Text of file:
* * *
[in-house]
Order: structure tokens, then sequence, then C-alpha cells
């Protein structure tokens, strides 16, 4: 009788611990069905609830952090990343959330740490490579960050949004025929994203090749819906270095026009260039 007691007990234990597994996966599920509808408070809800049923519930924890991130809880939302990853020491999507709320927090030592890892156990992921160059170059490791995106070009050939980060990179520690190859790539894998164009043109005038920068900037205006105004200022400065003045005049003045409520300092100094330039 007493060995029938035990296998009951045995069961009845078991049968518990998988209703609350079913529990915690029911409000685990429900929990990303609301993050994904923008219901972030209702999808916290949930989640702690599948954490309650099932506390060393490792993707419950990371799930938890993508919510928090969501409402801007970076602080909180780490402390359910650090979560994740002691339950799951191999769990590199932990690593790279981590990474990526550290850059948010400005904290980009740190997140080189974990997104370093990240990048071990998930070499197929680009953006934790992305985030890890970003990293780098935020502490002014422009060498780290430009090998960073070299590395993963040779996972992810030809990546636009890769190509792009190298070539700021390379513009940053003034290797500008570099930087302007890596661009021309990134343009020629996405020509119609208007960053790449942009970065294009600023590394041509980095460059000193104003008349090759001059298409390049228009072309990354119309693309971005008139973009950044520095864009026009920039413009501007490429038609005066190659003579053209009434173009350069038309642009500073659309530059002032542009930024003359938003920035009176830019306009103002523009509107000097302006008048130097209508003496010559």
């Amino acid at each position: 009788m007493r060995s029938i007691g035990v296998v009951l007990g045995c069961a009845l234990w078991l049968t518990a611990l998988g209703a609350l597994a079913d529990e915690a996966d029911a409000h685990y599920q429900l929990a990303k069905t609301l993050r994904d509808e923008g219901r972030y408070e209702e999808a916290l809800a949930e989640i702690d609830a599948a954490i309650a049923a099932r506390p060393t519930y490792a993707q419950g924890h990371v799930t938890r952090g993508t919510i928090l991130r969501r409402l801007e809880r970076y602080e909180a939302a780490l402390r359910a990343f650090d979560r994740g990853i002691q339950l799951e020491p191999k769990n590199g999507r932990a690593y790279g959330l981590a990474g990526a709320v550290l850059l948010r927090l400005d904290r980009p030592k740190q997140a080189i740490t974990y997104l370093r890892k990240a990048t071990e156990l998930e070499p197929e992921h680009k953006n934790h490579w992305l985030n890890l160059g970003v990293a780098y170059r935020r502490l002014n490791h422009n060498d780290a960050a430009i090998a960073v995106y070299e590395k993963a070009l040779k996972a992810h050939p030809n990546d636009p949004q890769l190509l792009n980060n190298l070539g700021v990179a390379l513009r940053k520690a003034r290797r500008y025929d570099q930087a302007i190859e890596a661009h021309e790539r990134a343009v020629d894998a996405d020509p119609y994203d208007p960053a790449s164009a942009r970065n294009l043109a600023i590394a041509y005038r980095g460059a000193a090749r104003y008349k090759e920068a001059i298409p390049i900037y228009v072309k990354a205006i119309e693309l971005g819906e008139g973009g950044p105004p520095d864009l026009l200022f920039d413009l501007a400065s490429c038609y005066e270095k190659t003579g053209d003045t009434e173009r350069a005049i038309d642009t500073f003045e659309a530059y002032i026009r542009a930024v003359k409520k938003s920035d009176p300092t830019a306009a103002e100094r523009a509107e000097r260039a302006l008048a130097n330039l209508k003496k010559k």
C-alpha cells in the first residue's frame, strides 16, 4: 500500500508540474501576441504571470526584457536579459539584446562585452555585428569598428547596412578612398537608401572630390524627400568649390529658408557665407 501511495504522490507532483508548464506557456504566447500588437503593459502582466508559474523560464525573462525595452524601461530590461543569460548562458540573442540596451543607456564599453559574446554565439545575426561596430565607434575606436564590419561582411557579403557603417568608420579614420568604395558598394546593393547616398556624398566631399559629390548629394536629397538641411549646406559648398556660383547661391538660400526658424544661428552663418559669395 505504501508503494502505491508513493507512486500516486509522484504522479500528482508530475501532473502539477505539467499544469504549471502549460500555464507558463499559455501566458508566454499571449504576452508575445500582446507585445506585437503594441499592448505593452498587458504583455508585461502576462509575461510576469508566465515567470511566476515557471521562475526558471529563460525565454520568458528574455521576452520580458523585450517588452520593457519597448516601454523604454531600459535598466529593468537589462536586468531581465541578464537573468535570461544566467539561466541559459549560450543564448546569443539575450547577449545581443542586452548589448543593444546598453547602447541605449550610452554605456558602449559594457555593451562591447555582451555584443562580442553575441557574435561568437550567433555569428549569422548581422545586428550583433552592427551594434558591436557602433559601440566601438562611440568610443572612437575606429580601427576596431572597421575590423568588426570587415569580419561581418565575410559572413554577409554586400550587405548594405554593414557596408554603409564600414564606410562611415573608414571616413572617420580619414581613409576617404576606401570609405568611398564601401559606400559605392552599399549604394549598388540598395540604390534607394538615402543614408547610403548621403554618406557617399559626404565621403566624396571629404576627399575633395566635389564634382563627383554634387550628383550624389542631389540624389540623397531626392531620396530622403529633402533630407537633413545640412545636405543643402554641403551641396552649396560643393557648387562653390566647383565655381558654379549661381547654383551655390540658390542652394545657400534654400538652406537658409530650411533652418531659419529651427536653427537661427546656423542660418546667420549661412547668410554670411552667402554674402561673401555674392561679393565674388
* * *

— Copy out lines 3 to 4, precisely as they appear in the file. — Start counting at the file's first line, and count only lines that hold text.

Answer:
């Protein structure tokens, strides 16, 4: 009788611990069905609830952090990343959330740490490579960050949004025929994203090749819906270095026009260039 007691007990234990597994996966599920509808408070809800049923519930924890991130809880939302990853020491999507709320927090030592890892156990992921160059170059490791995106070009050939980060990179520690190859790539894998164009043109005038920068900037205006105004200022400065003045005049003045409520300092100094330039 007493060995029938035990296998009951045995069961009845078991049968518990998988209703609350079913529990915690029911409000685990429900929990990303609301993050994904923008219901972030209702999808916290949930989640702690599948954490309650099932506390060393490792993707419950990371799930938890993508919510928090969501409402801007970076602080909180780490402390359910650090979560994740002691339950799951191999769990590199932990690593790279981590990474990526550290850059948010400005904290980009740190997140080189974990997104370093990240990048071990998930070499197929680009953006934790992305985030890890970003990293780098935020502490002014422009060498780290430009090998960073070299590395993963040779996972992810030809990546636009890769190509792009190298070539700021390379513009940053003034290797500008570099930087302007890596661009021309990134343009020629996405020509119609208007960053790449942009970065294009600023590394041509980095460059000193104003008349090759001059298409390049228009072309990354119309693309971005008139973009950044520095864009026009920039413009501007490429038609005066190659003579053209009434173009350069038309642009500073659309530059002032542009930024003359938003920035009176830019306009103002523009509107000097302006008048130097209508003496010559």
């Amino acid at each position: 009788m007493r060995s029938i007691g035990v296998v009951l007990g045995c069961a009845l234990w078991l049968t518990a611990l998988g209703a609350l597994a079913d529990e915690a996966d029911a409000h685990y599920q429900l929990a990303k069905t609301l993050r994904d509808e923008g219901r972030y408070e209702e999808a916290l809800a949930e989640i702690d609830a599948a954490i309650a049923a099932r506390p060393t519930y490792a993707q419950g924890h990371v799930t938890r952090g993508t919510i928090l991130r969501r409402l801007e809880r970076y602080e909180a939302a780490l402390r359910a990343f650090d979560r994740g990853i002691q339950l799951e020491p191999k769990n590199g999507r932990a690593y790279g959330l981590a990474g990526a709320v550290l850059l948010r927090l400005d904290r980009p030592k740190q997140a080189i740490t974990y997104l370093r890892k990240a990048t071990e156990l998930e070499p197929e992921h680009k953006n934790h490579w992305l985030n890890l160059g970003v990293a780098y170059r935020r502490l002014n490791h422009n060498d780290a960050a430009i090998a960073v995106y070299e590395k993963a070009l040779k996972a992810h050939p030809n990546d636009p949004q890769l190509l792009n980060n190298l070539g700021v990179a390379l513009r940053k520690a003034r290797r500008y025929d570099q930087a302007i190859e890596a661009h021309e790539r990134a343009v020629d894998a996405d020509p119609y994203d208007p960053a790449s164009a942009r970065n294009l043109a600023i590394a041509y005038r980095g460059a000193a090749r104003y008349k090759e920068a001059i298409p390049i900037y228009v072309k990354a205006i119309e693309l971005g819906e008139g973009g950044p105004p520095d864009l026009l200022f920039d413009l501007a400065s490429c038609y005066e270095k190659t003579g053209d003045t009434e173009r350069a005049i038309d642009t500073f003045e659309a530059y002032i026009r542009a930024v003359k409520k938003s920035d009176p300092t830019a306009a103002e100094r523009a509107e000097r260039a302006l008048a130097n330039l209508k003496k010559k």